Now, I bet you’ve never heard Woodbrooke referred to as the Quaker base for radicalisation or the Quaker equivalent of a madrassa. And no, this isn’t focusing on the recent issues over the control of schools in the Midlands (of the UK).
Over an ordinary weekend in October 2014, 16 Friends gathered in Woodbrooke to talk serious radicalisation; the radicalisation of Friends in this country; in this world.
We heard of the early Quaker theology that underpins this: realised eschatology (you weren’t expecting such a theological word from me, were you; I wasn’t either – I didn’t even know how to spell it!). But its meaning is quite simple:
‘This is it; the here and now; there is nowhere else; if we want to realise the Kingdom of God – if you like that sort of language – or a better world in which everyone can flourish – and no, that doesn’t mean getting rich – then the world we have right here and right now is where we’ve got to do it.’
Well, that’s quite something, isn’t it? There’s no excuse left, none of the: well, we’ll do this when we get round to it. Or when we’ve paid off the mortgage, or the kids’ education, or we’ll do it when it’s more convenient. Whatever we think is necessary to bring about the better world we believe in, we’ve got to do it now.
This isn’t news. Remember John Woolman? Here’s a good quote from him that goes right to the heart of things: ’May we look upon our treasures, the furniture of our houses, and our garments, and try whether the seeds of war have nourishment in these our possessions.’ That’s in the introduction to 23.16 in Britain YM’s Quaker Faith & Practice.
And here’s one from Joseph Rowntree (from 1865 when he was 29 years old): ‘Charity as ordinarily practised, the charity of endowment, the charity of emotion, the charity which takes the place of justice, creates much of the misery which it relieves, but does not relieve all the misery it creates.’
Look at the root causes of evil, of misery, of inequality, of violence, and of hatred; that’s what both of them are saying.
But maybe the most surprising (and least well known) of the historical roots was the core focus of the weekend: the ‘Eight Foundations of a true social order’ which are set out in the body of 23.16 in Britain YM’s Quaker Faith & Practice.
That’s what we were looking at; the context in which they were drafted and agreed by what was then London YM; the process that led to them; and, maybe even more importantly, how we could make them meaningful for our times.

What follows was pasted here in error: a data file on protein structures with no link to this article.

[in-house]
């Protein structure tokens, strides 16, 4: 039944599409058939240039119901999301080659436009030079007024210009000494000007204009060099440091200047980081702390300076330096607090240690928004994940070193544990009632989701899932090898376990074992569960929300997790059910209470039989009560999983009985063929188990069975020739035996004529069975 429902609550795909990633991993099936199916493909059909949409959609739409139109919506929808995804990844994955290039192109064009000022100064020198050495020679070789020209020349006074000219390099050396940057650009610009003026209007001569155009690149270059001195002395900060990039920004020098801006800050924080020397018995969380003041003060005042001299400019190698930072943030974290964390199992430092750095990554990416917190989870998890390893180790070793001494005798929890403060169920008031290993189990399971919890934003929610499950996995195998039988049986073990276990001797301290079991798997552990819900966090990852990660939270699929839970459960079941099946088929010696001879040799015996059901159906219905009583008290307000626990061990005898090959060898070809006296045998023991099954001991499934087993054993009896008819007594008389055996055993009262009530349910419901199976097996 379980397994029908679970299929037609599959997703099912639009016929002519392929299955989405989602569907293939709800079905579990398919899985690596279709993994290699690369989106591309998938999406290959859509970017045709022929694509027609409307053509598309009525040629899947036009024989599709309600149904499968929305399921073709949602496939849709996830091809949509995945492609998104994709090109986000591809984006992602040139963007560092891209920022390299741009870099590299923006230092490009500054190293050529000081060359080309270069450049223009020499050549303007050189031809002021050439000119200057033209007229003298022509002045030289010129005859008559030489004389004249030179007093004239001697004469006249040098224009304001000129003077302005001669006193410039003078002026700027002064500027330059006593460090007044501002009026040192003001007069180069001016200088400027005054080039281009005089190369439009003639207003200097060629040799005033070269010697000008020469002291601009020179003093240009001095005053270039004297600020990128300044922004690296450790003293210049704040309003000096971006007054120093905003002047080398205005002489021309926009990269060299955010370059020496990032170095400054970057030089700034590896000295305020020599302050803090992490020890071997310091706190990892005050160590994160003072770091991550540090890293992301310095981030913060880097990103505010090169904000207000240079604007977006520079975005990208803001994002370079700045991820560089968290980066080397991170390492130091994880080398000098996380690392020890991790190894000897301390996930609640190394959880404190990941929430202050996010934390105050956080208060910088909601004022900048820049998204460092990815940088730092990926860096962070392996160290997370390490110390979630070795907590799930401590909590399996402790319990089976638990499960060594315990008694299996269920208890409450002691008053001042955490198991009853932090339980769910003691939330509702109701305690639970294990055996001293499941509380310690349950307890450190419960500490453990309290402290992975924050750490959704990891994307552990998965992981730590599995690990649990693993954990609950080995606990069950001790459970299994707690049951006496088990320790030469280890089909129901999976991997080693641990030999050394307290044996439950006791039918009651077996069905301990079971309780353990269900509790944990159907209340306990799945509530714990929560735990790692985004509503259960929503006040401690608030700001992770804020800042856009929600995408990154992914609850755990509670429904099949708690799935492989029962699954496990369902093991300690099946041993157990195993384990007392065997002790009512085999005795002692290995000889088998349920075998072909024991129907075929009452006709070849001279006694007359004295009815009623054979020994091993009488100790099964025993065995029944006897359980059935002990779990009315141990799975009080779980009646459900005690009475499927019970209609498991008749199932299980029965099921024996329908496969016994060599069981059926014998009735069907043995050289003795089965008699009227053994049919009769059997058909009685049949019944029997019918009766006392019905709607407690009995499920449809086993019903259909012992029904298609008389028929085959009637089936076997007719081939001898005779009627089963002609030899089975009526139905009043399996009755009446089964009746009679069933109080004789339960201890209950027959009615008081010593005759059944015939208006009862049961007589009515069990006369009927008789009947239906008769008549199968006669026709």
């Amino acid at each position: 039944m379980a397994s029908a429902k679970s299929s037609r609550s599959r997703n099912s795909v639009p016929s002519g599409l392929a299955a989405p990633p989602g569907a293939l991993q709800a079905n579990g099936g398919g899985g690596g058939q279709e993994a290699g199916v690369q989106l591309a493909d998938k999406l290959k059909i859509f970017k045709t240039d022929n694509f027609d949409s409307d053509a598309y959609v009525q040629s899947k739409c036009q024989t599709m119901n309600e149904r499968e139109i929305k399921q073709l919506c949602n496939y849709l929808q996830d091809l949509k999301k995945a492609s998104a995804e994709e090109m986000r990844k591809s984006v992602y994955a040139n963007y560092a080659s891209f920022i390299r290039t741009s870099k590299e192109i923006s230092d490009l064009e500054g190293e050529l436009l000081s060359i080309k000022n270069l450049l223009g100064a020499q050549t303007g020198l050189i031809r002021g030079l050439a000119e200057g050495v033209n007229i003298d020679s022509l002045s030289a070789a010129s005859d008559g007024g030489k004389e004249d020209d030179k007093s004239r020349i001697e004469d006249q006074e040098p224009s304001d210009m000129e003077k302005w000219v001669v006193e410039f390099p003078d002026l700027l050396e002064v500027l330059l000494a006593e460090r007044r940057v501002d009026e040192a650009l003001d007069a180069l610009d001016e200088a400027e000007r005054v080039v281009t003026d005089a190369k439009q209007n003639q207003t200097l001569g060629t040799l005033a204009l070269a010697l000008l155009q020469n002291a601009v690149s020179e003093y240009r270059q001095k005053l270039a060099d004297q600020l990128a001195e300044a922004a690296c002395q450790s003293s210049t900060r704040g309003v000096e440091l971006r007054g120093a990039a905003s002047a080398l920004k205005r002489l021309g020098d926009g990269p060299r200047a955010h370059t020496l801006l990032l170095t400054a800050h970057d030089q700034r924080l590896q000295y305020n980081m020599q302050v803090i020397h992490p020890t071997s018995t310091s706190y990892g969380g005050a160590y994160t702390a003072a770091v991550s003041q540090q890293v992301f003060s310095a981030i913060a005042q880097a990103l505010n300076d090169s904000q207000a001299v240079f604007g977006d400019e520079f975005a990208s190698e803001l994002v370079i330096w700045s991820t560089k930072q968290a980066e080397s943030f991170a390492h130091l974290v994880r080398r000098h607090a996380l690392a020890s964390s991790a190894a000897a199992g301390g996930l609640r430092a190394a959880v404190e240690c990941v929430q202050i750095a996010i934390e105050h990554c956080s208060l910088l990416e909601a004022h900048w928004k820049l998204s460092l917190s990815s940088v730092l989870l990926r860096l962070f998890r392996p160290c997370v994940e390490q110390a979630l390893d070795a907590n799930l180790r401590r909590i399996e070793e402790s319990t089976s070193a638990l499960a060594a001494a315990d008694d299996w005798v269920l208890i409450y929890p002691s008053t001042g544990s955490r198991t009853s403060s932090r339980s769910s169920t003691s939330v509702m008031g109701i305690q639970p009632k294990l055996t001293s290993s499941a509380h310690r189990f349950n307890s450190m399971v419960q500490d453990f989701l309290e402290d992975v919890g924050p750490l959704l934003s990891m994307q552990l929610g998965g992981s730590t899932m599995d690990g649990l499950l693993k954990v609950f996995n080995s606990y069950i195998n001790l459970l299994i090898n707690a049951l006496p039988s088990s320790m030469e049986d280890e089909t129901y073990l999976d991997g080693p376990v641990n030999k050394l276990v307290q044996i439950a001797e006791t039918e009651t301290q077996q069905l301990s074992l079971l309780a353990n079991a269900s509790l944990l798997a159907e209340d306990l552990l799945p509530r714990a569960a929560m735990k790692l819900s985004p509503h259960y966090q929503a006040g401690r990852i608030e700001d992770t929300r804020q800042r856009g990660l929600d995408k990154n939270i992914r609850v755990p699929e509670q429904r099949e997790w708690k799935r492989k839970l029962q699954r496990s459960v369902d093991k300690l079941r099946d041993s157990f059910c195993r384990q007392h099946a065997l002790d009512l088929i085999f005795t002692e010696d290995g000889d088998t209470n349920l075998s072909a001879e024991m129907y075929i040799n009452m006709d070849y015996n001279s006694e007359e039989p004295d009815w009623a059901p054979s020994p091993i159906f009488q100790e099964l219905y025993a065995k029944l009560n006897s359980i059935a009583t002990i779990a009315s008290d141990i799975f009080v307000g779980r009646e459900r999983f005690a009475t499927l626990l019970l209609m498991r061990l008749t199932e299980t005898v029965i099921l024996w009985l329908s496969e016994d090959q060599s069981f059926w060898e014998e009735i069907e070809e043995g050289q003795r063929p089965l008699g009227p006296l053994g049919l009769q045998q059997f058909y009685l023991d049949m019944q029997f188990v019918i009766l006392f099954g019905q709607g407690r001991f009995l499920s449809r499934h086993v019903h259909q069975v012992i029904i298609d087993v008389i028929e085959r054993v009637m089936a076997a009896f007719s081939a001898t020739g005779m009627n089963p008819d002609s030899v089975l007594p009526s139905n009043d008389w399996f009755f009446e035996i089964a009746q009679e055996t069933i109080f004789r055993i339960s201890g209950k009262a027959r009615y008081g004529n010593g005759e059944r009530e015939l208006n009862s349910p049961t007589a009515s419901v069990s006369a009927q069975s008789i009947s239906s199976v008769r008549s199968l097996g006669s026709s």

The ‘Eight Foundations’ were drafted during the course of the First World War when Friends within London YM were struggling to find ways of holding on to our testimonies just as much as we are struggling today.
What we did at Woodbrooke
The group – in the introduction round – clearly indicated that we are all affected by the fact that the world around us is just not a world in which we can find a true social order. It is a world where the rich get richer and poor get poorer; where the earth and its resources are being exploited and squandered for the enrichment of the few; where wars are fought and people are killed for reasons that do not hold up to scrutiny; where human rights abuses of some are tolerated and of others are countered with military response. I could go on.
In spite of all that – in spite of the fact that we could all have been thoroughly depressed by what is going on around us and in our name – the weekend provided space for being energized and refocusing on what we can do.
We believe – and I think that was a feeling shared by all – that it is time for Friends to make another statement; a statement of the foundations of a social order, which is for the common good.
The original Eight Foundations are couched in language many of us – me among them – aren’t all that comfortable with; but that doesn’t take away the fact that they were driving at some of the same things we are driving at: equality, peace, opportunity for the many to have meaningful lives. They are worth reading and studying again.
But there are also things left out. One of the aspects of a true social order remarkable absent from the original version is the issue of sustainability. Another is addressing equality in the far more radical way that we do now, compared with a hundred years ago.
We tried our hand at drafting some new foundations; we came up with something rough, in draft form, still with gaps but ready to be worked on and tested by Friends in the Yearly Meeting and beyond.
I hope that this process will be taken forward through discussions in local and Area Meetings; through further weekends at Woodbrooke; through Woodbrooke on the Road and through some web-based mechanisms. I hope that by the time the centenary of the minute of London YM that accepted the Eight Foundations comes around in but a few years’ time, Britain YM will be ready to embrace a restatement – a new statement – of the foundations of a true social order as we see it now.
I’m hesitant to share our initial texts with you because I know others are working on polishing them a bit; on getting them into a form where all of them speak in the same voice so they ‘hang together’. So you’ll have to wait until ‘S’ or ‘T’ for that.